Normative Retroactivity

39 Pages Posted: 27 Mar 2016  

William W. Berry III

University of Mississippi School of Law

Date Written: March 26, 2016

Abstract

When the Court interprets the Constitution to accord a new right to criminal offenders, the question quickly becomes which prisoners might benefit from the new rule. The current retroactivity doctrine relies on a confusing substance-procedure dichotomy. Drawn from Teague v. Lane, this test often results in lower court splits on the retroactivity question. Just this term, the Supreme Court has already decided the question of retroactivity in one case — Montgomery v. Louisiana, and has granted certiorari in another — Welch v. United States.

This Article rejects the substance-procedure dichotomy and offers a competing theoretical frame for considering the question of retroactivity. Specifically, the Article develops the concept of “normative retroactivity,” arguing that retroactivity should relate directly to the normative impact of the new rule on previous guilt and sentencing determinations. Further, the article advances a doctrinal test for assessing normative retroactivity of new rules of criminal constitutional law that combines the normative impact of the rule with a balancing test that weighs the applicable values of fundamental fairness and equality under the law against the competing values of finality, comity, and government financial burden.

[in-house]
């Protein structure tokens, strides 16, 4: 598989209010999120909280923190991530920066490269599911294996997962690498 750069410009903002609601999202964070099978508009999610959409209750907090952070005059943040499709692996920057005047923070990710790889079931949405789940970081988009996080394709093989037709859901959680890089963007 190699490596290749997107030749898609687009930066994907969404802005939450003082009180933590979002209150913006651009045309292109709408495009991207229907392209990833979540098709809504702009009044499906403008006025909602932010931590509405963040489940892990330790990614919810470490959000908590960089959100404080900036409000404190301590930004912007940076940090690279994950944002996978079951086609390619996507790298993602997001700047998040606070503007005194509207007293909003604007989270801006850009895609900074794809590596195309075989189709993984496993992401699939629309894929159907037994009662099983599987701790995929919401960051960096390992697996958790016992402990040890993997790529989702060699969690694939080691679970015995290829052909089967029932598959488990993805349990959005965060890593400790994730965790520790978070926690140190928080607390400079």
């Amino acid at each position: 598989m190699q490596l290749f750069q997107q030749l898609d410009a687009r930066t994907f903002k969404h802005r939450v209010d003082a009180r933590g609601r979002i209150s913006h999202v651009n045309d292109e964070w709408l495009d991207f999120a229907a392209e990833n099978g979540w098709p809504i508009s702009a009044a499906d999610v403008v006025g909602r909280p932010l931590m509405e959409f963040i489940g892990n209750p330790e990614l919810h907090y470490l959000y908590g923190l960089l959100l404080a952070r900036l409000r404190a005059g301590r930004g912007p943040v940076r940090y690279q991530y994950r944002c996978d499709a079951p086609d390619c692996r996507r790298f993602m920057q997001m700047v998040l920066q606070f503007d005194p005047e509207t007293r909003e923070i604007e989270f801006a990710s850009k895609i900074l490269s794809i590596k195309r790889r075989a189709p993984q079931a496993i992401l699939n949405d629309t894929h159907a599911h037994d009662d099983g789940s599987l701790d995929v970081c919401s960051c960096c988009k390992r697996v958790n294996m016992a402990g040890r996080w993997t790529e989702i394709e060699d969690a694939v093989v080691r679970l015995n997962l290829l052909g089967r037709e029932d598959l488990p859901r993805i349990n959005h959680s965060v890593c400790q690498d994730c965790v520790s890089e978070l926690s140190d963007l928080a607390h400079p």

Keywords: retroactivity, teague v. lane, montgomery, welch, procedure, substance, habeas, new constitutional rule, collateral appeal

Suggested Citation

Berry, William W., Normative Retroactivity (March 26, 2016). University of Pennsylvania Journal of Constitutional Law, Forthcoming. Available at SSRN: https://ssrn.com/abstract=2755107

William W. Berry III (Contact Author)

University of Mississippi School of Law ( email )

481 Chucky Mullins Drive
P.O. Box 1848
University, MS 38677
United States
6629156859 (Phone)

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